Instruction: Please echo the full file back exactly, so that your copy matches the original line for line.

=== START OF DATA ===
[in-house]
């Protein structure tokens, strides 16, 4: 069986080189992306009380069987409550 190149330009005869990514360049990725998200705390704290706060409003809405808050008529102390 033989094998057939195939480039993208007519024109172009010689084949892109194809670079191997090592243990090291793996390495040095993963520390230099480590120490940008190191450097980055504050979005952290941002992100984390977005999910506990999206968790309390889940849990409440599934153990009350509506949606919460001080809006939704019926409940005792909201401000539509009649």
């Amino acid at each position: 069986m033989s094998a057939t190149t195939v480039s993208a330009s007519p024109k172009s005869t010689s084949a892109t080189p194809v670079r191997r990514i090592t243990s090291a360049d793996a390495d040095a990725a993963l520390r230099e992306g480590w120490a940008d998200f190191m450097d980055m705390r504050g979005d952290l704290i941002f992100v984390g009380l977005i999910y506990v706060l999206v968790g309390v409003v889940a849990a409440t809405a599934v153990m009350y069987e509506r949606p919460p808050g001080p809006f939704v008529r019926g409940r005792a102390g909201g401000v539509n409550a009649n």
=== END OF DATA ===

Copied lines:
[in-house]
């Protein structure tokens, strides 16, 4: 069986080189992306009380069987409550 190149330009005869990514360049990725998200705390704290706060409003809405808050008529102390 033989094998057939195939480039993208007519024109172009010689084949892109194809670079191997090592243990090291793996390495040095993963520390230099480590120490940008190191450097980055504050979005952290941002992100984390977005999910506990999206968790309390889940849990409440599934153990009350509506949606919460001080809006939704019926409940005792909201401000539509009649």
């Amino acid at each position: 069986m033989s094998a057939t190149t195939v480039s993208a330009s007519p024109k172009s005869t010689s084949a892109t080189p194809v670079r191997r990514i090592t243990s090291a360049d793996a390495d040095a990725a993963l520390r230099e992306g480590w120490a940008d998200f190191m450097d980055m705390r504050g979005d952290l704290i941002f992100v984390g009380l977005i999910y506990v706060l999206v968790g309390v409003v889940a849990a409440t809405a599934v153990m009350y069987e509506r949606p919460p808050g001080p809006f939704v008529r019926g409940r005792a102390g909201g401000v539509n409550a009649n």